How to Strengthen Your Endpoint Security

Posted by
May 31, 2022
Reviewed by
Jan 16, 2024
min. read
Table of Contents

Organizations are not prioritizing endpoint security despite the growing frequency of devastating data breaches, according to a recent survey by cybersecurity software company Action1. The survey included feedback from nearly 500 IT professionals globally.

The majority of organizations surveyed, some 59 percent, said they have no plans to invest in the prevention, detection, and mitigation of endpoint vulnerabilities in 2022. Meanwhile, only 33 percent of organizations plan on implementing or improving zero trust and multi-factor authentication.

What Is Endpoint Security?

Endpoint security refers to cybersecurity measures that protect access points to a computer network. An endpoint describes any device that connects to a computer network. Endpoints include desktop computers, laptops and tablets, mobile devices, Internet of things (IoT) devices, printers, and any other device that communicates with a central computer network.

Cybercriminals seek to exploit these endpoints to access a computer network and infect it with ransomware or other types of malware. Any computer connected to a computer network, and even any device attached via USB or other means to an endpoint, can provide a useful vector of attack for cybercriminals.

Why Is Endpoint Security Important?

Endpoint security is important because every access point to your computer network is a potential source of infection by ransomware or other forms of malware. Moreover, the number of access points is growing. This has been especially true during the global COVID-19 pandemic. Network security perimeters have expanded with the shift to hybrid or fully remote work.

Effective endpoint security protects critical computer systems, intellectual property and trade secrets, customer and employee data, and anyone using your network from ransomware and other cybersecurity threats. Whatever connects to your central network from within your organization or remotely can compromise your cybersecurity.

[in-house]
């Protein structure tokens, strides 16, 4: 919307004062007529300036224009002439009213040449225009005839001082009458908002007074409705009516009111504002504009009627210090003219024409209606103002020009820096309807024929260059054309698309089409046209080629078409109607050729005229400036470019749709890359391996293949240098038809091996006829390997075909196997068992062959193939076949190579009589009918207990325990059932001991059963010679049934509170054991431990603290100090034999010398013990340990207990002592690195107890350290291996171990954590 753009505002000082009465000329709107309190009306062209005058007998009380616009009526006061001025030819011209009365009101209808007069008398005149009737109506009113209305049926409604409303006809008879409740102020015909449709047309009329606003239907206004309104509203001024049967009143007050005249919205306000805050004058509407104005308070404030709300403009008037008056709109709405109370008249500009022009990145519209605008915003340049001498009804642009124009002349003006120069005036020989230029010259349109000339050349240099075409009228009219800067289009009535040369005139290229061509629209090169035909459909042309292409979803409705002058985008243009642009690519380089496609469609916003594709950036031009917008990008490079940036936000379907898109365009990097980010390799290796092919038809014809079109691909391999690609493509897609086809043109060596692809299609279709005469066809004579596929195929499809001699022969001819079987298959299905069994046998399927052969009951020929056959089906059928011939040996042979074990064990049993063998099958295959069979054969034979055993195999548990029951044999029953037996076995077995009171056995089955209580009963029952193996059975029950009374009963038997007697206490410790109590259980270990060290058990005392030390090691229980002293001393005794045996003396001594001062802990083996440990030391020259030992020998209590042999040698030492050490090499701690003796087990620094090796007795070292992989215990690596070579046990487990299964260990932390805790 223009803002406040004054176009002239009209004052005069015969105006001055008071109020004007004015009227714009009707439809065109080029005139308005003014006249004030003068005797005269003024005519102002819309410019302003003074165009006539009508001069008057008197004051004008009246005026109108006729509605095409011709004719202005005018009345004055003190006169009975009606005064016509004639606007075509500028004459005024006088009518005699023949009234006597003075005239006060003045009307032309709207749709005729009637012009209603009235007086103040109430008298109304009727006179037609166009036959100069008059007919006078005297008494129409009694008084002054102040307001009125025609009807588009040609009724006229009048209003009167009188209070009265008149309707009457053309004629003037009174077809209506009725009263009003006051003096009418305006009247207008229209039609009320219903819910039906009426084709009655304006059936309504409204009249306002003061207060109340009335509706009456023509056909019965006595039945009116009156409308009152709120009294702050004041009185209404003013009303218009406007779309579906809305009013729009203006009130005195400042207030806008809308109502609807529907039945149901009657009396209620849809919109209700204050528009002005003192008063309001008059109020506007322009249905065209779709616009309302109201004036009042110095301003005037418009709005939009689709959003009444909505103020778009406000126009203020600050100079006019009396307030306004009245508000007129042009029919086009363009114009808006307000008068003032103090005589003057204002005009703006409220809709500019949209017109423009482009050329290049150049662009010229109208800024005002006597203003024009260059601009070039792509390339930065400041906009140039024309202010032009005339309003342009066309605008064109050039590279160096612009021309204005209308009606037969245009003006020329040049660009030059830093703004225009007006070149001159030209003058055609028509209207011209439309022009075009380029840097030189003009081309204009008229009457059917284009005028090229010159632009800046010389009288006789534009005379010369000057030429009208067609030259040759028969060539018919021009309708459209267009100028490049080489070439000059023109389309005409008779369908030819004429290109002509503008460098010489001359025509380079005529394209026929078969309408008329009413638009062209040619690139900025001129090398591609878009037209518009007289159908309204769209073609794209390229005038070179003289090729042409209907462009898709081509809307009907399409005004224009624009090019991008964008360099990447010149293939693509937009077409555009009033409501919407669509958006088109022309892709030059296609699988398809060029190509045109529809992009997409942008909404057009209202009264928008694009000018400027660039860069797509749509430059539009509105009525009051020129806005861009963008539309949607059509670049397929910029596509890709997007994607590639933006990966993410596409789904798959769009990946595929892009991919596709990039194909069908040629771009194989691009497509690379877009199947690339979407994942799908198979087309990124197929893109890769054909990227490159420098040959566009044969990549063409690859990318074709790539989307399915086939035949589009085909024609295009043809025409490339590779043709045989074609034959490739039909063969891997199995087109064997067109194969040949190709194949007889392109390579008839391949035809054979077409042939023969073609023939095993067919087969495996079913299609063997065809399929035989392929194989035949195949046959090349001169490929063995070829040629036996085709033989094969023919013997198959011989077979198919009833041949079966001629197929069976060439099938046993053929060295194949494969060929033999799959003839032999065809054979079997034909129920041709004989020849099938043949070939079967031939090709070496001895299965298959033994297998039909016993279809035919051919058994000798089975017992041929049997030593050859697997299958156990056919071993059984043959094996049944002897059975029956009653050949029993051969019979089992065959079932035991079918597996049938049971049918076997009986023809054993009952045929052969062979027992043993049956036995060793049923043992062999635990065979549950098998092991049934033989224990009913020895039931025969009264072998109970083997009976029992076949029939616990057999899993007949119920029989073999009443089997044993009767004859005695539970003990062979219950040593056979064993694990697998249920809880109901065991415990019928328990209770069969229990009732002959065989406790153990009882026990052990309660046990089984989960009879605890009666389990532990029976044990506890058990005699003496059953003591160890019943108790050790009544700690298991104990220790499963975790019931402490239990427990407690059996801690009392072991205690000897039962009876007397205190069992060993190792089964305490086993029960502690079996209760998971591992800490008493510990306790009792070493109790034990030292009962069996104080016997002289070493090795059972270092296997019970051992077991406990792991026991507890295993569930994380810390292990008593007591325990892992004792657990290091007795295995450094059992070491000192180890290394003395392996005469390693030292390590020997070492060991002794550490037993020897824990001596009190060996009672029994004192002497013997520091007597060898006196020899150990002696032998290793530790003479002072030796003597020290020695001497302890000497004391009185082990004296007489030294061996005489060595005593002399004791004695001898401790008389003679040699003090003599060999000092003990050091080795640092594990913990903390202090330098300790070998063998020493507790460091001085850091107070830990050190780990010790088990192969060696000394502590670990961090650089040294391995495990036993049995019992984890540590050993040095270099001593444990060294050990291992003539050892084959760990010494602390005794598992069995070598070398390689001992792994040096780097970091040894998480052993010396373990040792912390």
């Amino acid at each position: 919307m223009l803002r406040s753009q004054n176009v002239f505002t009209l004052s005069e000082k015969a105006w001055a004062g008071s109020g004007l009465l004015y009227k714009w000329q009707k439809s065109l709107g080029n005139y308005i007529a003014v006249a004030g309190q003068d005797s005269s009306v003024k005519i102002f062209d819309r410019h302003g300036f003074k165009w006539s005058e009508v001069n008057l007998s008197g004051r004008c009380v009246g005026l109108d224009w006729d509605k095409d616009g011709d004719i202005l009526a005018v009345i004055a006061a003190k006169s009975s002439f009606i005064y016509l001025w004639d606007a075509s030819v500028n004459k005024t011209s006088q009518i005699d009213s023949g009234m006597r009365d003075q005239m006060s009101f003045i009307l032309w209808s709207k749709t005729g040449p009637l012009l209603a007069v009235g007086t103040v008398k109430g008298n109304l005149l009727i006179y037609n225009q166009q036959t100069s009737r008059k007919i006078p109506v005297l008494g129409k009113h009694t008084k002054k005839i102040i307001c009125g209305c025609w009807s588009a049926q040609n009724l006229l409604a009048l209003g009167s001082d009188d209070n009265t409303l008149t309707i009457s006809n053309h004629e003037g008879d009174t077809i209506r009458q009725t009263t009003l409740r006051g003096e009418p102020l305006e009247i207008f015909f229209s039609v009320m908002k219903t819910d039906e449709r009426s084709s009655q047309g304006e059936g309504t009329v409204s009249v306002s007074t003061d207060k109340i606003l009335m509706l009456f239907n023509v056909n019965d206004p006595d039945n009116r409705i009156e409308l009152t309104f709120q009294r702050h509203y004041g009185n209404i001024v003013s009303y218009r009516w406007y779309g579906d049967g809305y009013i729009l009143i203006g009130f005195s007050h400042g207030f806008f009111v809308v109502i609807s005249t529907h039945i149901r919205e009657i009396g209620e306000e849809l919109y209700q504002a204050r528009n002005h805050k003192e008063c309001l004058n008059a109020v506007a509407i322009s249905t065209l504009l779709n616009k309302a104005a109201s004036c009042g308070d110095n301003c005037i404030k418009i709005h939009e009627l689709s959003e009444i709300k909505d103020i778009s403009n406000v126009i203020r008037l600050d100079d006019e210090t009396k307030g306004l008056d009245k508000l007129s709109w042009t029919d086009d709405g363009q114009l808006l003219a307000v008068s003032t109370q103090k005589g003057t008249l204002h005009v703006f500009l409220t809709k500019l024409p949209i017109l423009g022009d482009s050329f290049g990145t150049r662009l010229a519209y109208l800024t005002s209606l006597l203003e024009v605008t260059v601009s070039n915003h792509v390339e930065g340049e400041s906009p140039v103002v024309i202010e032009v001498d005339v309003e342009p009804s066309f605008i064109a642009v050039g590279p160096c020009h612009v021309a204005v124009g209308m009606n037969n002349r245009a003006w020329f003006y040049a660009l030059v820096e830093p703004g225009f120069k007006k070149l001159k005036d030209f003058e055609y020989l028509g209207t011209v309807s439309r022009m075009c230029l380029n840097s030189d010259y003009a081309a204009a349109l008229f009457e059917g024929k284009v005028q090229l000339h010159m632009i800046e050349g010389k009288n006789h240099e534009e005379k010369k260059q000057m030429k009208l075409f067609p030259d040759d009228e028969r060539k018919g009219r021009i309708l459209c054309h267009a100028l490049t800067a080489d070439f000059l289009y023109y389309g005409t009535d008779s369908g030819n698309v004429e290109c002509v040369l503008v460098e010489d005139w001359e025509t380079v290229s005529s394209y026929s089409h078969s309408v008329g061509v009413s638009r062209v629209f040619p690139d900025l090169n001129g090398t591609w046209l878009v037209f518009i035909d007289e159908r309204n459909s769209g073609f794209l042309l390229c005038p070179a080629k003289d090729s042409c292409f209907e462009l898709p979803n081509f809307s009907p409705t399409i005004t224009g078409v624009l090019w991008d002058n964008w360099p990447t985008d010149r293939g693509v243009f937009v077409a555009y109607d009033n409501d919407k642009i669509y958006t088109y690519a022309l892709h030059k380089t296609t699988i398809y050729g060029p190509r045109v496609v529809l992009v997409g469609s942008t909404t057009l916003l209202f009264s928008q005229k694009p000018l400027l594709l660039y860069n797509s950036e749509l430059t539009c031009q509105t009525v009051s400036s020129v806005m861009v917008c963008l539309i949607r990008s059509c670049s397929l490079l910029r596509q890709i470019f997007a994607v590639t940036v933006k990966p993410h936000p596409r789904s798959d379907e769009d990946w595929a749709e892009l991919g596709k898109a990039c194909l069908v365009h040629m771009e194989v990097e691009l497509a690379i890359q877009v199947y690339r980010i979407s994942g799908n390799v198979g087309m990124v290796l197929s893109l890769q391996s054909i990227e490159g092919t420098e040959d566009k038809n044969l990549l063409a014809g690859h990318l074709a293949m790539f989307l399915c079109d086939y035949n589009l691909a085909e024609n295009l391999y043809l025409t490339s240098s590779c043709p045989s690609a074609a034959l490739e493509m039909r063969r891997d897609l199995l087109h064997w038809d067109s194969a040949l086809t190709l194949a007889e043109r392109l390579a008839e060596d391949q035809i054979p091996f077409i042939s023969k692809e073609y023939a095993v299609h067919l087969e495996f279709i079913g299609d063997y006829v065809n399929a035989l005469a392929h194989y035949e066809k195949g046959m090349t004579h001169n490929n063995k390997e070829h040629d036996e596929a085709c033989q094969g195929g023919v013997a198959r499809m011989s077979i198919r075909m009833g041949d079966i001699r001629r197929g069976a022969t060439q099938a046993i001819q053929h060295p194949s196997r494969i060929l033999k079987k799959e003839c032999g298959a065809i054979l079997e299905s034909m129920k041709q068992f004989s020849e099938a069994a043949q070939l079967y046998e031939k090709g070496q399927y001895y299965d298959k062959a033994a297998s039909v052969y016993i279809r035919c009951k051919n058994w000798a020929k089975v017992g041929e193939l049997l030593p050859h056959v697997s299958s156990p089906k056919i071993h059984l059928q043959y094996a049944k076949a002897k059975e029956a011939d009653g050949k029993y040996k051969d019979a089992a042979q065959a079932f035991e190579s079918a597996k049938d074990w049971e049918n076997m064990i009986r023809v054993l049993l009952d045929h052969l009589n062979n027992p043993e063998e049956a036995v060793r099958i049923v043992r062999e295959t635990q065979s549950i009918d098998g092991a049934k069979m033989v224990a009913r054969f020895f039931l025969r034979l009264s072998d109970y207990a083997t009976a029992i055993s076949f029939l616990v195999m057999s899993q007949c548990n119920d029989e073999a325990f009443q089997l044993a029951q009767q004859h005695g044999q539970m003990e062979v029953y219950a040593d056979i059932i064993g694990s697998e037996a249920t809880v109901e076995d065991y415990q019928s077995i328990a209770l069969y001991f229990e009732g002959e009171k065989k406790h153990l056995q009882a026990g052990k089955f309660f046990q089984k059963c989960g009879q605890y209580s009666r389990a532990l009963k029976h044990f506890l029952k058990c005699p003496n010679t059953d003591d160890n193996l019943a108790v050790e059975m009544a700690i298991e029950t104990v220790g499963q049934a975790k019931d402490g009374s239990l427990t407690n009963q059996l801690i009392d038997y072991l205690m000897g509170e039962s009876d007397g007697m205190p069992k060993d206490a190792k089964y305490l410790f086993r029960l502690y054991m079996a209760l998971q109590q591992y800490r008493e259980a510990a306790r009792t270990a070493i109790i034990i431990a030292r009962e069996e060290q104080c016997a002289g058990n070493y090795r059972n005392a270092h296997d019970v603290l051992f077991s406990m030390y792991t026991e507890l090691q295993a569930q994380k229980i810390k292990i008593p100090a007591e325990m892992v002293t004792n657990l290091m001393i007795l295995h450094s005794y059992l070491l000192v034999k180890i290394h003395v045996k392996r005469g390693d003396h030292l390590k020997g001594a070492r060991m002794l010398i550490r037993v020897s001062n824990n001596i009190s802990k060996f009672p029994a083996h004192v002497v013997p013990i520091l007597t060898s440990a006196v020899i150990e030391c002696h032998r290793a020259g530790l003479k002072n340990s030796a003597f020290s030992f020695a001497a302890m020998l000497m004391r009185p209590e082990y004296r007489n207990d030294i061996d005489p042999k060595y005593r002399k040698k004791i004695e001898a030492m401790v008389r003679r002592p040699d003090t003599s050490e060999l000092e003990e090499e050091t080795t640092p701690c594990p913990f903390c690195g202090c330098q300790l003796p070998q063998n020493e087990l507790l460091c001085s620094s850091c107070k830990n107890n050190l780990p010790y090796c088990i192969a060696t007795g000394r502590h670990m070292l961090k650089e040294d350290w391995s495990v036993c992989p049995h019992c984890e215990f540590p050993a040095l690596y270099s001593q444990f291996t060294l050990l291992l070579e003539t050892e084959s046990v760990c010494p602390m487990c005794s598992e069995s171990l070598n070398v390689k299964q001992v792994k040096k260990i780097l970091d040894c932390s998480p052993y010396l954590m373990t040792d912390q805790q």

How Do Cybercriminals Exploit Endpoints?

A company’s central computer network is like a building with many doors. Every desktop computer or server gives employees access to data stored on devices connected to the network. Sadly, each device also gives cybercriminals an opportunity to exploit vulnerabilities to gain unauthorized access to this data.

The most common exploit comes in the form of email phishing campaigns. Malicious actors leverage social media and other sources of personal information to create fraudulent emails that trick employees into clicking on malicious links that launch malware attacks. Ransomware and other types of malware can also penetrate networks through any smart device connected to your network.

How Effective Are Endpoint Attacks?

In short, they’re very effective. Cyberattacks and malicious cyber activity saw unprecedented growth in 2021, according to the FBI’s 2021 Internet Crime Report. The agency’s Internet Crime Center (IC3) received nearly 850,000 complaints last year, with financial losses from reported cases of $6.9 billion.

The 2022 Cyber Threat Report by cybersecurity firm SonicWall includes equally sobering details. Ransomware attacks in 2021 increased by 105 percent. However, SonicWall’s threat research team also found that 93 percent of evaluated company networks had been penetrated, and that 68 percent had been compromised by endpoint attacks.

How Can You Harden Endpoint Security?

Protecting your endpoints requires ensuring that anyone or any device that connects to your network is authorized. This is a critical part of your overall cybersecurity posture. Networks provide a large attack surface. Given that malware-infected USB storage devices are among the most common ways to compromise your network, every USB port throughout your organization is a potential attack point.

SecureData saw the need for a cybersecurity tool that gave IT administrators greater flexibility in managing the increasing number of endpoints throughout organizations efficiently and effectively. That’s why we developed SecureGuard USB, a software-based and remotely managed way to control all your organization’s network access points.

Defend Your Endpoints with SecureGuard USB

SecureGuard USB is an easy-to-use software application that IT administrators can manage SecureData’s Remote Management Console/Services. It prevents data leaks by enforcing the use of only authorized USB devices on company-wide computers that have USB ports.

With SecureGuard, IT administrators can authorize or block access to any portable external storage device, any USB-based human interface devices, and any mobile device, card reader, printer, or scanner.

Once the software is installed throughout an organization, SecureGuard creates an easily managed shield against the intentional or inadvertent deployment of malware. It even blocks access to computers when unauthorized USB devices are connected.

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Philip Bader

After more than a decade in Southeast Asia as a reporter and editor for magazines, newspapers, and online media organizations, Philip Bader now serves as a freelance content writer for Secure Data Recovery Services. He writes blogs and web content about data storage technology, trends in enterprise data recovery, and emerging data storage technology.

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